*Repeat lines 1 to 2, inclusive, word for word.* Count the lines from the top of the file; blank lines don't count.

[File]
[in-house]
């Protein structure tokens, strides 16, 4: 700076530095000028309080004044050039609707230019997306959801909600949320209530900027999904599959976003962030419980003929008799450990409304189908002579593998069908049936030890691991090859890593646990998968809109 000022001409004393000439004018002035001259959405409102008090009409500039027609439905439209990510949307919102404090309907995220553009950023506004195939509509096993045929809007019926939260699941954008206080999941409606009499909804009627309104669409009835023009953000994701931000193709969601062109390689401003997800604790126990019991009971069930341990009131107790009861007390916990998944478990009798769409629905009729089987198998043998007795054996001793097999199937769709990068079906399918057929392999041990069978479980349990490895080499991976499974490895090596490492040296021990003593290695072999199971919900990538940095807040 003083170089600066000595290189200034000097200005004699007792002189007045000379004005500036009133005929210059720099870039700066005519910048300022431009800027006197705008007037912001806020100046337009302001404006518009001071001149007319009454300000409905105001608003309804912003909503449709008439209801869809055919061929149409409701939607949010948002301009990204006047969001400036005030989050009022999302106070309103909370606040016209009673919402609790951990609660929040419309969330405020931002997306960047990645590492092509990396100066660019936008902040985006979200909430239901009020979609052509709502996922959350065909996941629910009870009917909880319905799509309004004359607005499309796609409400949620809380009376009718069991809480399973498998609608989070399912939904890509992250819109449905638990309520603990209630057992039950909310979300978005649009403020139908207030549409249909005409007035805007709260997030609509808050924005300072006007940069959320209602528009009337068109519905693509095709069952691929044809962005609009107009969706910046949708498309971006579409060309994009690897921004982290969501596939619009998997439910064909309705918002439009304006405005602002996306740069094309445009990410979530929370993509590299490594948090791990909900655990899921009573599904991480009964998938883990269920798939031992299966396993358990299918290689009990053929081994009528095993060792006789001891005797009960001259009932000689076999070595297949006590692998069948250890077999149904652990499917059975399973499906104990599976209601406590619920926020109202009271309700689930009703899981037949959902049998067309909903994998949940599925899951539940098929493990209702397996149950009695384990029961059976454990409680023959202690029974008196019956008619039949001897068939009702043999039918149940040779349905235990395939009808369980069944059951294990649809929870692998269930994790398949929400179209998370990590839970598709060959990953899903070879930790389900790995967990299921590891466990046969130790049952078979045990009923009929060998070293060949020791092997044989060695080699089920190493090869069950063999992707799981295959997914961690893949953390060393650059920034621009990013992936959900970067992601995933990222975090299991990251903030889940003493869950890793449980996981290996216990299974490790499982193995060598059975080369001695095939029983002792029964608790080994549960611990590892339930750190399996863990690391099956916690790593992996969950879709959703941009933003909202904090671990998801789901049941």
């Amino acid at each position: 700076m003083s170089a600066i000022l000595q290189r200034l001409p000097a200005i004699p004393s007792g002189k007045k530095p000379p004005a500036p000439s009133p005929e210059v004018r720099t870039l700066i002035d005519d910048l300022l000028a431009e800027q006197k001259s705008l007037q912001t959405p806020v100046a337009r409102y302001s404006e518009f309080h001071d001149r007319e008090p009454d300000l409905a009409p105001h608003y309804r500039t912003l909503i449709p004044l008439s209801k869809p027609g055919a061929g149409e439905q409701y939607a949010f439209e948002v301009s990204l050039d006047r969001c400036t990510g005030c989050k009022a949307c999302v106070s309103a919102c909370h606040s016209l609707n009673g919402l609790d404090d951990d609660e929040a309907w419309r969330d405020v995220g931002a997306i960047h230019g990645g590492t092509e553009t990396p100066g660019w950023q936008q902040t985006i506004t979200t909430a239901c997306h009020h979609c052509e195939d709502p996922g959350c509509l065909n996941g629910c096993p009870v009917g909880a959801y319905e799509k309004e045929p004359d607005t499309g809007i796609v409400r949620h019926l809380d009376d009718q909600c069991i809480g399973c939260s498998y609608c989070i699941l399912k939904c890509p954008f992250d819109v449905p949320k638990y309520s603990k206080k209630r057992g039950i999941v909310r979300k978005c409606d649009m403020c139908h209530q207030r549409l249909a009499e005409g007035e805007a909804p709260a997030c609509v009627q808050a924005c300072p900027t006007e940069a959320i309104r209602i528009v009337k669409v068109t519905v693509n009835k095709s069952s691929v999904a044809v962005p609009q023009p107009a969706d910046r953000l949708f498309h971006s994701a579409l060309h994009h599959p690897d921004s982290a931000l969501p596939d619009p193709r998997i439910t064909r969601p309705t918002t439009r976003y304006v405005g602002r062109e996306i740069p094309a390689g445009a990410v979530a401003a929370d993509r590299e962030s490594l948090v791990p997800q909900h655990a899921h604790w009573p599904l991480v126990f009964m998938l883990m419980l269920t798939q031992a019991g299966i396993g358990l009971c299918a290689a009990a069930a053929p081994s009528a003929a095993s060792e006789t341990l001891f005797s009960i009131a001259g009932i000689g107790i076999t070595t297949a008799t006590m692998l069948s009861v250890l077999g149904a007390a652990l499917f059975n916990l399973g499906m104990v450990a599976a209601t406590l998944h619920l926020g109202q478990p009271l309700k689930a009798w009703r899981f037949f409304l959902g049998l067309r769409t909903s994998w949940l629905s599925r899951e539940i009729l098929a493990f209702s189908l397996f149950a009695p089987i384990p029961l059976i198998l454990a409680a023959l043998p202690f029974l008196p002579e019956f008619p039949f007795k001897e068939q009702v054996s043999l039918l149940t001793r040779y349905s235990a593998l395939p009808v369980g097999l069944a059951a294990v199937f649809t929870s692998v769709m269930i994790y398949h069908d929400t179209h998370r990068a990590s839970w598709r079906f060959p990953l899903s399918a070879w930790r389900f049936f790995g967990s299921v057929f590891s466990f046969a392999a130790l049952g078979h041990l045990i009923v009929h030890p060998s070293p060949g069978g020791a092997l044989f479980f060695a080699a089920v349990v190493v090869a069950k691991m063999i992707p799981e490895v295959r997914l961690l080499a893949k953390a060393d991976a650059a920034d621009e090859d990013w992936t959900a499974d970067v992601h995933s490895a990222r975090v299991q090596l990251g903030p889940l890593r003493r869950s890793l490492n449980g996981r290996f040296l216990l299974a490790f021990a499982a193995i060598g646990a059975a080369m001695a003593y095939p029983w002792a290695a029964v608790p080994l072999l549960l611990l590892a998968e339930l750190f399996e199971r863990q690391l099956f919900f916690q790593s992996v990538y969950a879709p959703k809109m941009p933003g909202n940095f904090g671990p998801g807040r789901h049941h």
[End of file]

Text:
[in-house]
């Protein structure tokens, strides 16, 4: 700076530095000028309080004044050039609707230019997306959801909600949320209530900027999904599959976003962030419980003929008799450990409304189908002579593998069908049936030890691991090859890593646990998968809109 000022001409004393000439004018002035001259959405409102008090009409500039027609439905439209990510949307919102404090309907995220553009950023506004195939509509096993045929809007019926939260699941954008206080999941409606009499909804009627309104669409009835023009953000994701931000193709969601062109390689401003997800604790126990019991009971069930341990009131107790009861007390916990998944478990009798769409629905009729089987198998043998007795054996001793097999199937769709990068079906399918057929392999041990069978479980349990490895080499991976499974490895090596490492040296021990003593290695072999199971919900990538940095807040 003083170089600066000595290189200034000097200005004699007792002189007045000379004005500036009133005929210059720099870039700066005519910048300022431009800027006197705008007037912001806020100046337009302001404006518009001071001149007319009454300000409905105001608003309804912003909503449709008439209801869809055919061929149409409701939607949010948002301009990204006047969001400036005030989050009022999302106070309103909370606040016209009673919402609790951990609660929040419309969330405020931002997306960047990645590492092509990396100066660019936008902040985006979200909430239901009020979609052509709502996922959350065909996941629910009870009917909880319905799509309004004359607005499309796609409400949620809380009376009718069991809480399973498998609608989070399912939904890509992250819109449905638990309520603990209630057992039950909310979300978005649009403020139908207030549409249909005409007035805007709260997030609509808050924005300072006007940069959320209602528009009337068109519905693509095709069952691929044809962005609009107009969706910046949708498309971006579409060309994009690897921004982290969501596939619009998997439910064909309705918002439009304006405005602002996306740069094309445009990410979530929370993509590299490594948090791990909900655990899921009573599904991480009964998938883990269920798939031992299966396993358990299918290689009990053929081994009528095993060792006789001891005797009960001259009932000689076999070595297949006590692998069948250890077999149904652990499917059975399973499906104990599976209601406590619920926020109202009271309700689930009703899981037949959902049998067309909903994998949940599925899951539940098929493990209702397996149950009695384990029961059976454990409680023959202690029974008196019956008619039949001897068939009702043999039918149940040779349905235990395939009808369980069944059951294990649809929870692998269930994790398949929400179209998370990590839970598709060959990953899903070879930790389900790995967990299921590891466990046969130790049952078979045990009923009929060998070293060949020791092997044989060695080699089920190493090869069950063999992707799981295959997914961690893949953390060393650059920034621009990013992936959900970067992601995933990222975090299991990251903030889940003493869950890793449980996981290996216990299974490790499982193995060598059975080369001695095939029983002792029964608790080994549960611990590892339930750190399996863990690391099956916690790593992996969950879709959703941009933003909202904090671990998801789901049941």